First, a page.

CHERRY BLOSSOM TREE IDENTIFICATION
Cherry blossom trees can be identified by the number and colour of their petals and their flowering sequence in spring. In Europe the blossom is produced by cherry trees that have white or pink flowers in spring and are in the genus Prunus. Known as Ornamental Cherries they include the spectacular Japanese Flowering Cherries but also many other species and varieties that are available through garden centres and nurseries. The flowering season lasts 8 weeks from mid March to early May with each species or variety flowering for two to three weeks. The majority flower in April. Dates when photos were taken are shown. Click on any photo to enlarge it.
There are many other trees that have white or pink flowers in spring. Click HERE to find out more about them.
Cherry flowers may be white or pink and have varying numbers of petals. A ‘single’ flower has 5 petals, a ‘semi-double’ flower has 2 rows of 5 petals and a ‘double’ has 3 or more rows. ‘semi-double or double’ flowers arise when some of the rows of anthers become petals.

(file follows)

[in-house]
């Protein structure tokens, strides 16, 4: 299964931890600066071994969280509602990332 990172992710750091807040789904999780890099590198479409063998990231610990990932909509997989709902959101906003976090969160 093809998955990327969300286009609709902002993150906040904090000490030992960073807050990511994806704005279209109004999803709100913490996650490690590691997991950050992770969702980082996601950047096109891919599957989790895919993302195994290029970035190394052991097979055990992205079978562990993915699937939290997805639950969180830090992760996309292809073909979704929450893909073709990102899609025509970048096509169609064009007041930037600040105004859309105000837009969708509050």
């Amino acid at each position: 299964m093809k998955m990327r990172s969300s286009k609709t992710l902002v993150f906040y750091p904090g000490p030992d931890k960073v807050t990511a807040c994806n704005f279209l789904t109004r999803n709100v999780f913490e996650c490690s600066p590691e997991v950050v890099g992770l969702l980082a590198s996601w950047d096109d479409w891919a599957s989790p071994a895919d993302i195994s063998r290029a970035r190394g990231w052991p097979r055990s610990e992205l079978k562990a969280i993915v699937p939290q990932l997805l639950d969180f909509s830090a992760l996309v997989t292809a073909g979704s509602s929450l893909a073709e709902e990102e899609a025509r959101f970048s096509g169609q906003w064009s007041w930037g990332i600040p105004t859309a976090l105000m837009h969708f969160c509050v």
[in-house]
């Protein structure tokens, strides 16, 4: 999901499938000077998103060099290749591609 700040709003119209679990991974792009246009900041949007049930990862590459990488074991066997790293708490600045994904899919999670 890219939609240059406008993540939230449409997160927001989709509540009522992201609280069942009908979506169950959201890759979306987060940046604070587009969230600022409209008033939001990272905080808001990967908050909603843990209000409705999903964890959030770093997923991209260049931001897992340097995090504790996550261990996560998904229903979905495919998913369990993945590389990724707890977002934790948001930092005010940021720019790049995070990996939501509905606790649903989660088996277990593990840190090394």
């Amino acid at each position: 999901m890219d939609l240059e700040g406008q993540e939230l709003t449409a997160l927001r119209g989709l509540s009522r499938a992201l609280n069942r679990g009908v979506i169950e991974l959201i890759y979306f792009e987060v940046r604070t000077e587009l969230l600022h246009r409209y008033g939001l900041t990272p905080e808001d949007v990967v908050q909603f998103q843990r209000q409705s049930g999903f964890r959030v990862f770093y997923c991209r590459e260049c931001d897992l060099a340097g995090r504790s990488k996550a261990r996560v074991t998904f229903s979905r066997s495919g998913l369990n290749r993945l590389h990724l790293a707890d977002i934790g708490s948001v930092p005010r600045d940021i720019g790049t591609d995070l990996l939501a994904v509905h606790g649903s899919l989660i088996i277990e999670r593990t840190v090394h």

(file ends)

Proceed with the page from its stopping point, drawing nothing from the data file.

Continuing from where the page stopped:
The Wild Cherry Prunus avium is widely planted in new woodlands, parks, gardens and streets. It has ‘single’ flowers. Mid April.
Japanese Flowering Cherries are a large group of cultivars that were bred in Japan from the 15th Century and were known collectively as Sato Zakura (village cherries). Their taxonomic origin is unclear but one of their parents is believed to be the Japanese Cherry (Prunus serrulata), native to northern and central China, Korea and Japan. The flowering cherries were introduced to Britain as early as 1822. They bear white or pink flowers in spring. There are more than 20 cultivars on sale in Britain. Some examples are shown here.
‘Shirofugen’ has pink/white ‘double’ flowers and is one of the last to flower in spring. Each flower has 25 or more petals. End April.
‘Tai Haku’, also known as the Great White Cherry, has very large, white, ‘single’ flowers and big leaves. Mid April
Many other Cherry species and their varieties flower in spring and although not as spectacular as the Japanese Flowering Cherries still add to the overall display. Here are some examples.
Sargent’s Cherry Prunus sargentii has ‘single’ pink flowers and red flower buds. Often planted in gardens, streets and parks. Late March
Tibetan Cherry Prunus serrula has small white ‘single’ flowers. Late April. Planted mainly for its polished mahogany-like red-brown bark.